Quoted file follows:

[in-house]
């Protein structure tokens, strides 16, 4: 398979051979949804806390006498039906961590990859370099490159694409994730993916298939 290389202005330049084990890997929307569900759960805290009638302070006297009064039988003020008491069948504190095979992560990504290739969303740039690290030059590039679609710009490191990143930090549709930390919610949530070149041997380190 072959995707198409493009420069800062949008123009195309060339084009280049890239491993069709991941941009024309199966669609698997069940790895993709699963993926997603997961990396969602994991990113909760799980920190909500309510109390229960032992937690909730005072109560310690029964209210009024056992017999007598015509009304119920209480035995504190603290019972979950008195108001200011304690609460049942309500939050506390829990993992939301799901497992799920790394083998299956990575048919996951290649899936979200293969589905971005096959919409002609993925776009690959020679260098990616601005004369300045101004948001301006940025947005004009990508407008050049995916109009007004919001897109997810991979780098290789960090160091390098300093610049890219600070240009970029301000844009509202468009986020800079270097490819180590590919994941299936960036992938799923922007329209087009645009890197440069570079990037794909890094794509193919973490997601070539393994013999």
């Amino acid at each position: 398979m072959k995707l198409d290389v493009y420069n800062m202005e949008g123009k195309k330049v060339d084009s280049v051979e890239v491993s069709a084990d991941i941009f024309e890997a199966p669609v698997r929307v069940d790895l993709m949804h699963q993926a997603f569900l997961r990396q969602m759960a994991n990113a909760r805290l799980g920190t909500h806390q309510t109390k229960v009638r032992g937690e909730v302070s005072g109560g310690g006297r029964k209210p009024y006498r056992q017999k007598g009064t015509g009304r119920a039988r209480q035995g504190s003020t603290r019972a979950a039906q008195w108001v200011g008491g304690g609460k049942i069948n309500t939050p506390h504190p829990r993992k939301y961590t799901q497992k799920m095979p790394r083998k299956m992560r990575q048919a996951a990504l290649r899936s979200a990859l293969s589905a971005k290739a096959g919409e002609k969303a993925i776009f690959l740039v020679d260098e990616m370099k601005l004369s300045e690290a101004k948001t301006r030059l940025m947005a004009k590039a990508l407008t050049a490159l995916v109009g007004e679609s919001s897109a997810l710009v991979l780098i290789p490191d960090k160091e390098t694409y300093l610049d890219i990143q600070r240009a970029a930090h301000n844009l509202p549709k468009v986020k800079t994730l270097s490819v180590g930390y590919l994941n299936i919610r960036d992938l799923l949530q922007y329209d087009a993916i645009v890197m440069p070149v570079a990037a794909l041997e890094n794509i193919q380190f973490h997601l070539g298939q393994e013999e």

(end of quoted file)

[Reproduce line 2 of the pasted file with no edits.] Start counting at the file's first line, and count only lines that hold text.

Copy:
């Protein structure tokens, strides 16, 4: 398979051979949804806390006498039906961590990859370099490159694409994730993916298939 290389202005330049084990890997929307569900759960805290009638302070006297009064039988003020008491069948504190095979992560990504290739969303740039690290030059590039679609710009490191990143930090549709930390919610949530070149041997380190 072959995707198409493009420069800062949008123009195309060339084009280049890239491993069709991941941009024309199966669609698997069940790895993709699963993926997603997961990396969602994991990113909760799980920190909500309510109390229960032992937690909730005072109560310690029964209210009024056992017999007598015509009304119920209480035995504190603290019972979950008195108001200011304690609460049942309500939050506390829990993992939301799901497992799920790394083998299956990575048919996951290649899936979200293969589905971005096959919409002609993925776009690959020679260098990616601005004369300045101004948001301006940025947005004009990508407008050049995916109009007004919001897109997810991979780098290789960090160091390098300093610049890219600070240009970029301000844009509202468009986020800079270097490819180590590919994941299936960036992938799923922007329209087009645009890197440069570079990037794909890094794509193919973490997601070539393994013999």